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Why Some Employee Discounts on Insurance Commissions Are Taxable

By Jamie Golombek and Debbie Pearl-Weinberg

The rules in the Income Tax Act require that the value of “benefits of any kind whatever received or enjoyed” by an employee are to be included in income from employment, unless certain set out exceptions apply. This is a very broad provision. The Canada Revenue Agency (CRA) has taken an administrative position that has softened this rule somewhat in the case of employee discounts.

In the Employers’ Guide – Taxable Benefits and Allowances, the CRA reviews many issues involving employee benefits. Where a discount on merchandise has been provided to employees, so long as this does not involve providing a discount to just one employee or a select group of employees, or selling merchandise below its cost, the CRA does not usually consider that a taxable benefit has been provided. For instance, a retail employee of a clothing store may be offered a set discount on regularly-priced clothing. Provided the other criteria above are satisfied, the CRA is of the view that no taxable benefit should be assessed.

This policy extends to situations where commissions are received related to items purchased for personal use. For instance, if a life insurance salesperson purchased a life insurance policy, so long as the salesperson was the owner of the policy, and is required to make the insurance premium payments, then any commission received that is “not significant” will not be taxable. In order for this administrative policy to apply, however, the insurance policy cannot have either an investment component (such as is typical in a universal or whole life policy) or a business use (such as one used to fund a buy-sell arrangement or keyperson insurance).

The CRA does, however, make it clear that this administrative policy does not extend to discounts on services. These will always result in a taxable benefit. Occasionally, however, it may not be clear whether a discount has been provided on merchandise or for services. This distinction was illustrated in a recent CRA Technical Interpretation (TI 2017-0729441E5) released in March 2019.

In the TI, the CRA was asked to comment on whether a taxable benefit arose where the employee of an insurance broker purchased a personal insurance policy, but was not charged a commission. If the same policy was sold to a member of the general public, the CRA noted that the purchaser would pay both premiums to the insurer in consideration for the coverage provided, as well as a commission to the insurance broker as payment for the placement of the insurance. Under the particular employee incentive program, employees of the insurance broker had this commission waived when they purchased insurance for personal use, such as a home or automobile insurance policy. This resulted in the employee paying a total cost for the insurance policy that was less than the amount charged to a non-employee.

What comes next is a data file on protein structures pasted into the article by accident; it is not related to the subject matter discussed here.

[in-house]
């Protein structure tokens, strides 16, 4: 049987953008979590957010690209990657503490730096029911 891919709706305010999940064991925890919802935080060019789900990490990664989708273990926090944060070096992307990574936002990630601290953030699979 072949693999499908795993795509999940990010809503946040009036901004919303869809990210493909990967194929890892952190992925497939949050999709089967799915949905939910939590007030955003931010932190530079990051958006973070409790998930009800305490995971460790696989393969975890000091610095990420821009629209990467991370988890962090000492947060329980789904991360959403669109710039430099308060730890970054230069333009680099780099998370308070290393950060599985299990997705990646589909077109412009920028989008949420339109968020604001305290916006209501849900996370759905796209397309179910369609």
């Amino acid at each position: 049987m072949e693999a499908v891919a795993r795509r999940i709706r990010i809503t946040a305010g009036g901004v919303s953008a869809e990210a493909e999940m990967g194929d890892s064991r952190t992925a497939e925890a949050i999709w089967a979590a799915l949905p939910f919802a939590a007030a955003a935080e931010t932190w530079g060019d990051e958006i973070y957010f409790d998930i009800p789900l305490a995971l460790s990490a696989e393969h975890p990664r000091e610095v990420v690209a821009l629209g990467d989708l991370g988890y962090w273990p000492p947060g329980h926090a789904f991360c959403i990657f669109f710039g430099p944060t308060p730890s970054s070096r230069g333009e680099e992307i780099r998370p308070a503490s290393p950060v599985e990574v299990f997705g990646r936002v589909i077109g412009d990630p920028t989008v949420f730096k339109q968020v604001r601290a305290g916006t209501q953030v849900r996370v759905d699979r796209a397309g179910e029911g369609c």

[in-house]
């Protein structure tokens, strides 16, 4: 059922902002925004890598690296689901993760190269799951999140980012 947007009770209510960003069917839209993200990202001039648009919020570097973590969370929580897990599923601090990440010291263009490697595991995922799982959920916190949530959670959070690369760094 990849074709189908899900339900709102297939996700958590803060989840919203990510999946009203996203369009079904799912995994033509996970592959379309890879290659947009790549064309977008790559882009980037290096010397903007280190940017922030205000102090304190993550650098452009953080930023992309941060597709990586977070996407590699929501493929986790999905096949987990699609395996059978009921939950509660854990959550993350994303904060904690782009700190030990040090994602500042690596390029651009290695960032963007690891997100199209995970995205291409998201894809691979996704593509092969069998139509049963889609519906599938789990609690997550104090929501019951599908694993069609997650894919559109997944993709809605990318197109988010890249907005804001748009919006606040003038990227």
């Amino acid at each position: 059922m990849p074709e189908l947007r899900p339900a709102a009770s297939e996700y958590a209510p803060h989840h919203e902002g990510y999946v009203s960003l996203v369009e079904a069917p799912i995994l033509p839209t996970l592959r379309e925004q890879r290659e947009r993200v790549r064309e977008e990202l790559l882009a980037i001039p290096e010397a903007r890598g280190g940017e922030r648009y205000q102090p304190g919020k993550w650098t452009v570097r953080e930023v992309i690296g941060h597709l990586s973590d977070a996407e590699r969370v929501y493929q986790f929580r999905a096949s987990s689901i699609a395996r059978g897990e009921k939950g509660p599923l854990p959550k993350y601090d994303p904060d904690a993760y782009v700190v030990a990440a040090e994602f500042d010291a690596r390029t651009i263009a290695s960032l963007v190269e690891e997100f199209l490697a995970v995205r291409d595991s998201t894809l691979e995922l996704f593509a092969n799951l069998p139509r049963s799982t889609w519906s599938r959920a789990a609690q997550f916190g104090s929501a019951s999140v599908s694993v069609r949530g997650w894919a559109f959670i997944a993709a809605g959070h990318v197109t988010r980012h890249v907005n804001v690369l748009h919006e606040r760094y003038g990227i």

At first glance, one might think that this would fall into the CRA’s administrative exception, and that no taxable benefit would arise. That is, could the insurance policy be considered merchandise, and thus this employee incentive fall within the category of a discount on the purchase of merchandise, as discussed above? The CRA, however, took a different position and concluded that in this case, it was to be treated as a discount on services, namely the placement of the insurance. Because the fee for providing this service, or the insurance commission, had been waived, the CRA’s position was that a taxable benefit arose. Interestingly, the CRA specified that this would be its position even if the benefit was provided to all employees of the employer. It would also maintain this position if this employee incentive was offered to employees of a client of the insurance broker.

As for the amount of the taxable employment benefit, CRA indicated that this would be the difference between the amount “customarily charged” by the insurance broker for the placement of insurance, and the amount, if any, that was “paid by the employee in respect of that service.” These closing words of the CRA make it very clear that their position is that this arrangement results in a discount for the provision of services, and not for the provision of merchandise.

Jamie Golombek, CPA, CA, CFP, CLU, TEP, is managing director, tax and estate planning, with CIBC Financial Planning and Advice in Toronto. Debbie Pearl-Weinberg, LLB, is executive director, tax and estate planning, with CIBC Financial Planning and Advice in Toronto.

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